One of the most commonly forgotten things about mathematics is that all statements are if and only if statements. This is one of the very first things that my number theory professor reminded us of.

By definition, a number is a prime power if it is a positive integer power of a prime number. This means that we take a prime number, raise it to some power, and the resulting number is a prime power. So if we let n equal some positive integer, then raising a prime number to n, will result in a prime power.

For example:

2 is a prime power, as 2

^1 = 2

4 is a prime power, as 2

^2 = 4

8 is a prime power, as 2

^3 = 8

16 is a prime power, as 2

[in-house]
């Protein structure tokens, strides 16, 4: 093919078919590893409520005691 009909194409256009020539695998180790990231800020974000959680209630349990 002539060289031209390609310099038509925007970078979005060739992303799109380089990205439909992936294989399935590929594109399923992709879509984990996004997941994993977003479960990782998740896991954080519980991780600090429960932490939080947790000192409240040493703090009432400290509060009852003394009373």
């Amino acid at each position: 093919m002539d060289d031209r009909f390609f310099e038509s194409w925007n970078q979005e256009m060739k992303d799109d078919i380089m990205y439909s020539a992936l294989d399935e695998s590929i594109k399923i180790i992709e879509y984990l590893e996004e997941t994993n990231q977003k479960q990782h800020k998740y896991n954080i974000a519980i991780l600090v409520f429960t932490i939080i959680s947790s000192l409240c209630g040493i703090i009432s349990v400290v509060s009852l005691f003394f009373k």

^4 = 16

This side is easy to see. Let’s look at another statement that we can make about prime powers. If we let n denote some positive integer, then a number is a prime power only if we can raise that number to the power of 1/n and come to a prime number.

For example:

2^(1/1)= 2

4^(

1/2)= 2

8^(

1/3)= 2

16

^(1/4) = 2

Let’s take a look at your claim that 1 should be included as a prime power. We can raise any prime number to 0 and arrive at 1.

2

^0 = 1

How do we fulfill the only if statement? Let’s examine the number 16 for a minute. We saw that:

2

^4 = 16

16

^(1/4) = 2

If we follow the same logic structure, then we should be able to do the same when we raise 2, or any prime number (or any number) to a power. Let’s try out your statement that 1 should be included because we can raise any number to zero and get 1.

2

^0 = 1

1^(1/0) = undefined

If your proposition was correct, we should have been able to raise 1

^(1/0) and come back to 2. But we can’t. In fact, 1 raised to any power is just 1. And 1 is not a prime number.